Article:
Saturday, December 25, 2010

Saturday Night Genealogy Fun - What Did You Get?

This week's mission from Randy Seaver over at Genea-Musings is:

"What gift that you received for Christmas is your favorite for genealogy purposes? Book, magazine, hardware, software, website subscription, research time - what was it, and how will it affect your genealogy research?"

I got the ultimate genea-wish granted for Christmas. A brick wall came down!

My favorite genealogy related gift came from a stranger in the form of an email on Christmas day. In a blog post on 1 May 2010 about my Weeks line, I mentioned that James Weeks "married Delinda (maiden name unknown) bef 1811 in Warren County, Ohio." That was over six months ago but today that little blurb paid off big time. 

James Weeks and Delinda (maiden name unknown to me until today) were my 4th great-grandparents. I've never found so much as a tiny clue as to Delinda's maiden name. James and Delinda lived in Livingston County, Kentucky and Pope County, Illinois. James died about 1827 and Delinda then married Elisha Shaw in Pope County.

According to the email, Delinda was the daughter of Nehemiah Younger. Not only did the sender provide her father's name, he outlined information in Nehemiah's probate record (filed in Washington County, Pennsylvania) that identifies his daughter as Delinda Weeks, wife of James Weeks. There's apparently a document in the probate record (notarized in Pope County) that shows James and Delinda Weeks appointed Job Weeks as their attorney. Job was James' father so there's no doubt this is the same Delinda Weeks! (BTW, James and Delinda's oldest son was named Nehemiah.)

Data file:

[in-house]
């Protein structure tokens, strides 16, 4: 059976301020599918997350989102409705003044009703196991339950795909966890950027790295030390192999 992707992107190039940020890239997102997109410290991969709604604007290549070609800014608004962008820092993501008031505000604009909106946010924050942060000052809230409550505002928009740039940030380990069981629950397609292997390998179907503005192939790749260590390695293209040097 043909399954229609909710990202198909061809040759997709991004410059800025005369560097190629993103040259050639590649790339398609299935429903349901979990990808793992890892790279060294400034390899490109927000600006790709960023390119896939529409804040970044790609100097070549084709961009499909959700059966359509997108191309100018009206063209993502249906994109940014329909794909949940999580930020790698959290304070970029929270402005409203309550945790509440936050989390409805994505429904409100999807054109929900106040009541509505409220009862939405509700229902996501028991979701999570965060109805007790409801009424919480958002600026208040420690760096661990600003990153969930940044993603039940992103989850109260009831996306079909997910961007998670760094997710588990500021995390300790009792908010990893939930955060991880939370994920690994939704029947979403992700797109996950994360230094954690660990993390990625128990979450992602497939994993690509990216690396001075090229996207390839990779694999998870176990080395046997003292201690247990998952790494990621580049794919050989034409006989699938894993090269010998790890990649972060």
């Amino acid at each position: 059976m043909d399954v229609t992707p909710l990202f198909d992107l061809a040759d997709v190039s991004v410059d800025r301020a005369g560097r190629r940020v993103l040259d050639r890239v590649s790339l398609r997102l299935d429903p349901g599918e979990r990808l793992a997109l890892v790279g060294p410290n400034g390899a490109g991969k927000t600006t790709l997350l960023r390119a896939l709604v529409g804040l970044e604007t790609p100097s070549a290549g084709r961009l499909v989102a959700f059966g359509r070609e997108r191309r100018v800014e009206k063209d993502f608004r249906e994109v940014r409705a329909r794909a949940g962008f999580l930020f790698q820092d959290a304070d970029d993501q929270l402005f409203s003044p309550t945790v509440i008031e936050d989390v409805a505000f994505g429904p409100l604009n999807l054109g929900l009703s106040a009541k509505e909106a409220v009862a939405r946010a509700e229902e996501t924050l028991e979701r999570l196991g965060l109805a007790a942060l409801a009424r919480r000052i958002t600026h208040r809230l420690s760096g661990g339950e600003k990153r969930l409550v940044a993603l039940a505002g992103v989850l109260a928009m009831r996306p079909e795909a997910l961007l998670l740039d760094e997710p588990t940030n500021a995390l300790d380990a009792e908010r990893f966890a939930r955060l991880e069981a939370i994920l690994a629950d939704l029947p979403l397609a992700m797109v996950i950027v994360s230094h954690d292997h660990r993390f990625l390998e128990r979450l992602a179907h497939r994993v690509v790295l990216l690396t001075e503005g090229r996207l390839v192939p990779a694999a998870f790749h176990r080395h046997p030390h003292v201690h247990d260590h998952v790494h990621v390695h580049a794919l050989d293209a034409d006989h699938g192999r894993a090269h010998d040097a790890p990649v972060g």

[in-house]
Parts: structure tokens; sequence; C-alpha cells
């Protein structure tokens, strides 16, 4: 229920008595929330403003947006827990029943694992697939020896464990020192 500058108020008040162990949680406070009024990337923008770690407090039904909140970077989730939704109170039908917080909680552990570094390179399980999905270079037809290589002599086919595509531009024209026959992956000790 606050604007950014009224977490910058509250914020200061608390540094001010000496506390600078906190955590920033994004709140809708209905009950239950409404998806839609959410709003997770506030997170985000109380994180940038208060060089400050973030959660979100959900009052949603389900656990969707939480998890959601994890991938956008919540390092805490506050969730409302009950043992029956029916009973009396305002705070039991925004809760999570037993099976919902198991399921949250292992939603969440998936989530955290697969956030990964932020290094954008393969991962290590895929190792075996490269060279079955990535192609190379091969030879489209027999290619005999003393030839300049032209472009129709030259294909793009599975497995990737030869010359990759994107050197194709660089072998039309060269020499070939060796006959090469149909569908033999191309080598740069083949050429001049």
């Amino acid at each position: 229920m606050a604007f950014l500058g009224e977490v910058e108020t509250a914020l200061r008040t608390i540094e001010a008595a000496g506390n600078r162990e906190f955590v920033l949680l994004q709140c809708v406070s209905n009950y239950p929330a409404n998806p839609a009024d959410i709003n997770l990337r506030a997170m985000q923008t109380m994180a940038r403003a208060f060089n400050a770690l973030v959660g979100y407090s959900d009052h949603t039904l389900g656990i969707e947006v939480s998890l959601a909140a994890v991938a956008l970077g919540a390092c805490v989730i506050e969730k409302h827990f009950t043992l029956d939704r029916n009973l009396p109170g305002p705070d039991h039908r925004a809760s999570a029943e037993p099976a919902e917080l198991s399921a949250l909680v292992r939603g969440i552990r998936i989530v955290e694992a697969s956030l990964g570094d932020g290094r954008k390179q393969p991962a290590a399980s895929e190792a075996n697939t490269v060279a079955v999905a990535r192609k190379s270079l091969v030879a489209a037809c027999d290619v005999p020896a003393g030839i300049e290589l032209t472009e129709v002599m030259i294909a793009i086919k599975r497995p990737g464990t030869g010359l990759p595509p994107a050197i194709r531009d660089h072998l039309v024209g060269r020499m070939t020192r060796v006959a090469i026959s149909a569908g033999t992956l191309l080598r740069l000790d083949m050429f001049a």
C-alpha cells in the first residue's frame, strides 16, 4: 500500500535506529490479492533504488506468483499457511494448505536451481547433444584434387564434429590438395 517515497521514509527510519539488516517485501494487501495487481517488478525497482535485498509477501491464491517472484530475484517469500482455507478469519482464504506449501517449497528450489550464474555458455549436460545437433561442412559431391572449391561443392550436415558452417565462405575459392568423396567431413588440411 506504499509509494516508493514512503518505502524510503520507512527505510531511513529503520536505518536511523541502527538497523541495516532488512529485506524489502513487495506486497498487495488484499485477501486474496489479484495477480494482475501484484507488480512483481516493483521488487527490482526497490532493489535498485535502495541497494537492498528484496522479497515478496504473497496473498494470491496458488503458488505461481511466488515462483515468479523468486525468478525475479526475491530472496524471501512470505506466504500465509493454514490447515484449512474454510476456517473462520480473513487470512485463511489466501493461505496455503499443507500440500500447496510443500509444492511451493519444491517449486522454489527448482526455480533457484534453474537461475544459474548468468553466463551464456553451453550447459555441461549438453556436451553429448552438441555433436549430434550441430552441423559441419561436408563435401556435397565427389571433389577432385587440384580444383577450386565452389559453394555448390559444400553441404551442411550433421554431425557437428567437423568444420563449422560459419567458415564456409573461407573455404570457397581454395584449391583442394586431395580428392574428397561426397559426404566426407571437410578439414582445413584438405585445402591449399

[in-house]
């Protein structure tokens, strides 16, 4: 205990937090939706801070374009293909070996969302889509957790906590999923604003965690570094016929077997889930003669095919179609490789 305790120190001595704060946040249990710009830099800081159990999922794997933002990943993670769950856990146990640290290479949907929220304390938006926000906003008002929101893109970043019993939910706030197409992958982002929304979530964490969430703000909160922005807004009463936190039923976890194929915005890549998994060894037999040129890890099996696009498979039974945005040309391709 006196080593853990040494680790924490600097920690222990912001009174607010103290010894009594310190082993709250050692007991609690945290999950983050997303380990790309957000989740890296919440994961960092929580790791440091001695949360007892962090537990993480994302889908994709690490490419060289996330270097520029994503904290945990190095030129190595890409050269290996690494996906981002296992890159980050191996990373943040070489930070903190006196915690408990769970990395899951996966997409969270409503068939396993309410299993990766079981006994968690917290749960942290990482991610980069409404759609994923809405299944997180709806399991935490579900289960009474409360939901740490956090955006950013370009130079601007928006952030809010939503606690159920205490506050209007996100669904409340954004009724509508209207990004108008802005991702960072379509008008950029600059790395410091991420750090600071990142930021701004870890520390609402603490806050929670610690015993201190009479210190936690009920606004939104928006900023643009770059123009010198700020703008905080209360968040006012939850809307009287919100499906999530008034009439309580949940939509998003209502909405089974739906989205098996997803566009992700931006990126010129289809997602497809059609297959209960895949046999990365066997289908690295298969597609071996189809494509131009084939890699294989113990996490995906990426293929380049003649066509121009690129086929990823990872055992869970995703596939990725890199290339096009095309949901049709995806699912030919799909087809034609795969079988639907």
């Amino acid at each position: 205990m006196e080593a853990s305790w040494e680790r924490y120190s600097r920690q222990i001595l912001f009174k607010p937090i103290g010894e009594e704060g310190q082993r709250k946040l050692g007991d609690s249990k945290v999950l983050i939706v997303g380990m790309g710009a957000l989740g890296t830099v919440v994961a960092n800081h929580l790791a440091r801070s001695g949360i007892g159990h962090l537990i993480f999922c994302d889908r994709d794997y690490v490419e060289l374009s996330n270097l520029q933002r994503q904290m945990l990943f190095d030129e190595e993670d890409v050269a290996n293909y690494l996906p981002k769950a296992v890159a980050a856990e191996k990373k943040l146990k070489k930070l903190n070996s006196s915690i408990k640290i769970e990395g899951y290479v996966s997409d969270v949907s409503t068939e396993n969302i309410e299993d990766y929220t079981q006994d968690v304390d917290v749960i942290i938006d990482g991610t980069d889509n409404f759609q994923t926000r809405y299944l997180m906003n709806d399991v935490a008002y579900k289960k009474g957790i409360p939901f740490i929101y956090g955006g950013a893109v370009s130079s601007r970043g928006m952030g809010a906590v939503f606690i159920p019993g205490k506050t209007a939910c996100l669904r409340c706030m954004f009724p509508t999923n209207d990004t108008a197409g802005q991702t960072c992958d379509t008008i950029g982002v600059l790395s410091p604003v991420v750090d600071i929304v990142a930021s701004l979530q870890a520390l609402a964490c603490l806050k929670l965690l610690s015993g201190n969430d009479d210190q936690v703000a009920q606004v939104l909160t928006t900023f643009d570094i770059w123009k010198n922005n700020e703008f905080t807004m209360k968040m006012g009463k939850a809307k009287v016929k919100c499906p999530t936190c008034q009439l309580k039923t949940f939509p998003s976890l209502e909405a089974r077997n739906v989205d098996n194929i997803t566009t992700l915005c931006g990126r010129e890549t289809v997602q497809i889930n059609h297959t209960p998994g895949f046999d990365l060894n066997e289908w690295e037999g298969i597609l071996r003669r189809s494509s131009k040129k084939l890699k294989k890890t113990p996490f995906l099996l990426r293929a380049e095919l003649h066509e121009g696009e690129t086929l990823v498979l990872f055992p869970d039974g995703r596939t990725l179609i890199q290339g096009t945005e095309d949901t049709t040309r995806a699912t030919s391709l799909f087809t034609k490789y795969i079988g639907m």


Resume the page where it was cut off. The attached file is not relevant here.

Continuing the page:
I've already e-mailed the Washington County, PA Historical Society about getting a copy of Nehemiah's probate record.

[Turns out James and Delinda were more likely married in Ohio County, Virginia.] 


  1. Wow! A very merry Christmas gift indeed.

  2. That definitely is the best kind of genealogy-related Christmas gift!

  3. What a thrill! I'm grinning from ear to ear. That's the ultimate genealogy gift.